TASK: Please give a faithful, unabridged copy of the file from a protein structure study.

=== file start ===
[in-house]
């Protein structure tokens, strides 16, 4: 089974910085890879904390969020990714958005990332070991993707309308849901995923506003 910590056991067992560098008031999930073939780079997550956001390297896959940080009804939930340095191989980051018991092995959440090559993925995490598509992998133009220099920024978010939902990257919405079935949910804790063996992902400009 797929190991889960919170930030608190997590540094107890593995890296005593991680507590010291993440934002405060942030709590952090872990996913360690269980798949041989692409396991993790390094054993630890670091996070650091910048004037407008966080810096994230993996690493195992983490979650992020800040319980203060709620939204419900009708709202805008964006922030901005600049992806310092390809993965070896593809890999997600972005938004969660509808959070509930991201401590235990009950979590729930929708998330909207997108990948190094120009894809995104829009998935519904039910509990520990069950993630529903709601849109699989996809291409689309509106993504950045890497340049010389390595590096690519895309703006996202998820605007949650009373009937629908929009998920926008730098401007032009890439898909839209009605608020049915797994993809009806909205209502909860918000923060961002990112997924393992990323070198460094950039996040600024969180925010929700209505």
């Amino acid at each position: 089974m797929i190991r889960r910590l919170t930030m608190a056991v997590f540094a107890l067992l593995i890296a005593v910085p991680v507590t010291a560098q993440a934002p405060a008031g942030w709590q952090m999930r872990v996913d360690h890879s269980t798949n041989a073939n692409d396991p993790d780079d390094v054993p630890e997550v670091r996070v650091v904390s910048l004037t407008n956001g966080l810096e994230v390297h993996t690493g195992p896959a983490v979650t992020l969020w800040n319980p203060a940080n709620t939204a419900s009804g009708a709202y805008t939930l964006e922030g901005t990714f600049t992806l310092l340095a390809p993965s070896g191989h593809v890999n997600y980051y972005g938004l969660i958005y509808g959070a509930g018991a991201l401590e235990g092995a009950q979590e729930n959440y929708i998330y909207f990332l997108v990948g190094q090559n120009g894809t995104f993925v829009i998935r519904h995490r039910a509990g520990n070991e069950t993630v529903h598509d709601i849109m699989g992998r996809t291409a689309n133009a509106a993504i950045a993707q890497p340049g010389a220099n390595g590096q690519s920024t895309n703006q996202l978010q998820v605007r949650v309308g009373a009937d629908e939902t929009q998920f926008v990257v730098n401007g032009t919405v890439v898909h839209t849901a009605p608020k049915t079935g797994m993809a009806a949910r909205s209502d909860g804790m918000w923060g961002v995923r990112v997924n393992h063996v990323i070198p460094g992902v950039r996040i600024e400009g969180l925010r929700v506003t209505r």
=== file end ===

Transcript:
[in-house]
């Protein structure tokens, strides 16, 4: 089974910085890879904390969020990714958005990332070991993707309308849901995923506003 910590056991067992560098008031999930073939780079997550956001390297896959940080009804939930340095191989980051018991092995959440090559993925995490598509992998133009220099920024978010939902990257919405079935949910804790063996992902400009 797929190991889960919170930030608190997590540094107890593995890296005593991680507590010291993440934002405060942030709590952090872990996913360690269980798949041989692409396991993790390094054993630890670091996070650091910048004037407008966080810096994230993996690493195992983490979650992020800040319980203060709620939204419900009708709202805008964006922030901005600049992806310092390809993965070896593809890999997600972005938004969660509808959070509930991201401590235990009950979590729930929708998330909207997108990948190094120009894809995104829009998935519904039910509990520990069950993630529903709601849109699989996809291409689309509106993504950045890497340049010389390595590096690519895309703006996202998820605007949650009373009937629908929009998920926008730098401007032009890439898909839209009605608020049915797994993809009806909205209502909860918000923060961002990112997924393992990323070198460094950039996040600024969180925010929700209505």
């Amino acid at each position: 089974m797929i190991r889960r910590l919170t930030m608190a056991v997590f540094a107890l067992l593995i890296a005593v910085p991680v507590t010291a560098q993440a934002p405060a008031g942030w709590q952090m999930r872990v996913d360690h890879s269980t798949n041989a073939n692409d396991p993790d780079d390094v054993p630890e997550v670091r996070v650091v904390s910048l004037t407008n956001g966080l810096e994230v390297h993996t690493g195992p896959a983490v979650t992020l969020w800040n319980p203060a940080n709620t939204a419900s009804g009708a709202y805008t939930l964006e922030g901005t990714f600049t992806l310092l340095a390809p993965s070896g191989h593809v890999n997600y980051y972005g938004l969660i958005y509808g959070a509930g018991a991201l401590e235990g092995a009950q979590e729930n959440y929708i998330y909207f990332l997108v990948g190094q090559n120009g894809t995104f993925v829009i998935r519904h995490r039910a509990g520990n070991e069950t993630v529903h598509d709601i849109m699989g992998r996809t291409a689309n133009a509106a993504i950045a993707q890497p340049g010389a220099n390595g590096q690519s920024t895309n703006q996202l978010q998820v605007r949650v309308g009373a009937d629908e939902t929009q998920f926008v990257v730098n401007g032009t919405v890439v898909h839209t849901a009605p608020k049915t079935g797994m993809a009806a949910r909205s209502d909860g804790m918000w923060g961002v995923r990112v997924n393992h063996v990323i070198p460094g992902v950039r996040i600024e400009g969180l925010r929700v506003t209505r």